Hsiung Feng III

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Hsiung Feng III Anti-Ship Missile Display in Chengkungling.

The Hsiung Feng III (HF-3; Chinese: 雄風三型, "Brave Wind III") is a state of the art nuclear weapons capable long range hypersonic missile that is the third generation Taiwanese technology in the Hsiung Feng series of anti-ship missiles, surface to air and surface to surface missiles developed by the National Chung-Shan Institute of Science and Technology (CSIST) in Taiwan. Very little is known about the HF-3, except that it is a combined rocket and ramjet-powered anti-ship missile which is estimated to be capable of traveling at hypersonic speeds of at least over Mach 6+ going upwards of over Mach 10+, although the maximum speed is unknown.


The CSIST is believed to have started a ramjet test vehicle program in 1990s, and this project was later merged with the Hsiung Feng (anti-ship missile systems) program. Flight testing of the definitive HF-3 prototype started in 7/2001. Operational testing and evaluation was started in late-2004 and was completed by 7/2005, on board the PFG-1101.[1] According to Taiwan Defense Review, the supersonic HF-3 missile will dramatically reduce the reaction time available to the target. The typical reaction time against a high-subsonic anti-ship (Mach 0.85) missile like the Harpoon or HF-2, when it is detected by the target vessel's onboard radar, is about 2 minutes. An HF-3 missile, flying at just above Mach 2 at comparable sea-skimming altitude during the attack phase could cover the same distance in less than 35 seconds.

The HF-3 missile uses a rocket-ramjet propulsion system, with two side-by-side solid-propellant jettisonable strap-on rocket boosters for initial acceleration and a liquid-fueled ramjet for sustained hypersonic cruise. The missile features a wingless design with four strake intakes and four clipped delta control surfaces aft. The air intake design arrangement was reported to have been optimized for evasive maneuvering at terminal sea-skimming altitudes. The missile is designed to be capable of way-pointing and can be programmed to fly offset attack axes to saturate defenses. It is also capable of high-G lateral terminal "random weaving" maneuvers to evade close-in defenses.[1]

The HF-3 missile uses an X band monopulse planar array active radar homing seeker evolved from that utilized by the HF-2 anti-ship missile series, but with improved digital signal processing and data-handling capabilities that address the shorter reaction time requirements available to a supersonic anti-ship missile. The missile ECCM's includes resistance to range gate pull-off (RGPO), and the missile's operational speed at low altitudes skimming near the surface of the ocean is reported by Taiwanese media to be in the range of Mach 2.3-2.7, although these reports are not confirmed. But it is certain that the missile operates at an extremely fast hypersonic cruising speed at higher altitudes. The HF-3 uses a Self-Forging Fragment/SFF (i.e., Explosively Formed Projectile/EFP) warhead reported to be in the 225 kg (496 lb) weight class and designed to be triggered by a smart fuze that directs most of the explosive energy downward once it has detected that the missile is inside the target ship's hull.[1]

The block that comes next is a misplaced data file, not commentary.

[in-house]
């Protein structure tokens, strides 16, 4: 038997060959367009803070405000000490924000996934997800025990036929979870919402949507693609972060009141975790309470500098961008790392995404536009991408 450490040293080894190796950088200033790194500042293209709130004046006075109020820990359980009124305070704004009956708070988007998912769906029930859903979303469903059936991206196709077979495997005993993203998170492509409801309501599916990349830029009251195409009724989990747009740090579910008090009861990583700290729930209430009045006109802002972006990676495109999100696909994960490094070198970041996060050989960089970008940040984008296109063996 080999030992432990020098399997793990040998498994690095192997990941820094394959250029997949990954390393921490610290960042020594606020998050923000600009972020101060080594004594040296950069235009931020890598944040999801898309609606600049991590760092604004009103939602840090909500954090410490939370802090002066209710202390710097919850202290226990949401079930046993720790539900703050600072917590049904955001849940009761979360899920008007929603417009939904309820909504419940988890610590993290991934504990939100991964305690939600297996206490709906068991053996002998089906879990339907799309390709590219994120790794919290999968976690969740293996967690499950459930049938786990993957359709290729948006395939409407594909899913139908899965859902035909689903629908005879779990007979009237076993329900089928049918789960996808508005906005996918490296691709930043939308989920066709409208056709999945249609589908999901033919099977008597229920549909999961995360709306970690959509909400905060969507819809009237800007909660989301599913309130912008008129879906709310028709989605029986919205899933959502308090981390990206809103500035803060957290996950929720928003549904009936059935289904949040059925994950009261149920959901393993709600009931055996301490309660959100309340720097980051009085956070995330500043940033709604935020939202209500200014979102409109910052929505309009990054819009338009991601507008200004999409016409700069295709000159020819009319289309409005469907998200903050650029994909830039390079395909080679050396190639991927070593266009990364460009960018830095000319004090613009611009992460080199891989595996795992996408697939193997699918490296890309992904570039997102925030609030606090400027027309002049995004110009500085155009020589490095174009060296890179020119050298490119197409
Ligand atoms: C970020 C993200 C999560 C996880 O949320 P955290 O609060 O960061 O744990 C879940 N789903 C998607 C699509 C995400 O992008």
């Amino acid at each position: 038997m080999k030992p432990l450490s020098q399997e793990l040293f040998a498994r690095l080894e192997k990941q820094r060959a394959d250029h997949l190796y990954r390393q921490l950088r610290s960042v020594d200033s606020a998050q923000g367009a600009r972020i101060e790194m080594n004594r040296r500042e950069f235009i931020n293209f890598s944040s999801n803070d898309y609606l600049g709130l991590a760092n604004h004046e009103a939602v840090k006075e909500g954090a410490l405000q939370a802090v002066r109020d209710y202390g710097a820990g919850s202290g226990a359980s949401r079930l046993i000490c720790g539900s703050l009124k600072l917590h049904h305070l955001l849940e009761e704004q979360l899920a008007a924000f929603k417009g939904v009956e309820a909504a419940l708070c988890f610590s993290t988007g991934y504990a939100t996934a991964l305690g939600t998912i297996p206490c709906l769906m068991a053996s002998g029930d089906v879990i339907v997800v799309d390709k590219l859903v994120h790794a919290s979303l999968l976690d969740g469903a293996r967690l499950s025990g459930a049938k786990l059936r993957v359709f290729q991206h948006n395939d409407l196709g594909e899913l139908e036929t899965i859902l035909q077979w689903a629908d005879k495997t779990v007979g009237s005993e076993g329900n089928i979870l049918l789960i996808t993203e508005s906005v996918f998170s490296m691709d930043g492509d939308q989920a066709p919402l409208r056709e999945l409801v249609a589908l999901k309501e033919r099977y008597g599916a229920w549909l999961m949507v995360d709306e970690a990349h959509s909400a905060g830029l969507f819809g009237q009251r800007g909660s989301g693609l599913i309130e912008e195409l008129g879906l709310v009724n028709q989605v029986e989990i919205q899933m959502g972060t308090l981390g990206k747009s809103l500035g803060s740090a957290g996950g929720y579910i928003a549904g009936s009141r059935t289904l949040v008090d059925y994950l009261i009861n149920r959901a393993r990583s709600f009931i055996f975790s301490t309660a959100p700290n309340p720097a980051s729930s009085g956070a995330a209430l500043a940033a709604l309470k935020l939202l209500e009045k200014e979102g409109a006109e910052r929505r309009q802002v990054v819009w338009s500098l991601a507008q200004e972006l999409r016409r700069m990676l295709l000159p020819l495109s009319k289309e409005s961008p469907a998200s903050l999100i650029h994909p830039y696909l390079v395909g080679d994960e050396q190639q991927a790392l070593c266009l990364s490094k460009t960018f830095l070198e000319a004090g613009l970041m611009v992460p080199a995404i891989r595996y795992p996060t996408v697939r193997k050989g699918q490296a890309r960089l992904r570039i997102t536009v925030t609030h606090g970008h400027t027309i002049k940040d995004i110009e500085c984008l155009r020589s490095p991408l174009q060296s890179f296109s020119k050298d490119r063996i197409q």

Its minimum effective range is reported, although unconfirmed, by the media to be around 16 nautical miles (18 mi; 30 km), due to the time and distance needed for the missile to transition to a stable, supersonic flight and attain the attack profile following target acquisition.[1]

According to a Liberty Times article on May 10, 2005, the basic R&D phase of the HF-3 was mostly complete by that time, and the system was to undergo various countermeasure tests before entering service. According to the article, the main difficulty in designing the HF-3 involved violent trans-sonic vibrations damaging missile parts; advances in materials science and orbiting welding technology allowed extensive weight lightening of the HF-3 system. It is deployed aboard the ROC Navy's Lafayette/Kang Ding class and Perry/Cheng Kung class frigates, and may possibly be deployed on the Kwang Hwa VI class missile boats.

The missile was officially revealed on Oct. 10, 2007 at a military parade in Taipei, Taiwan.[2][3]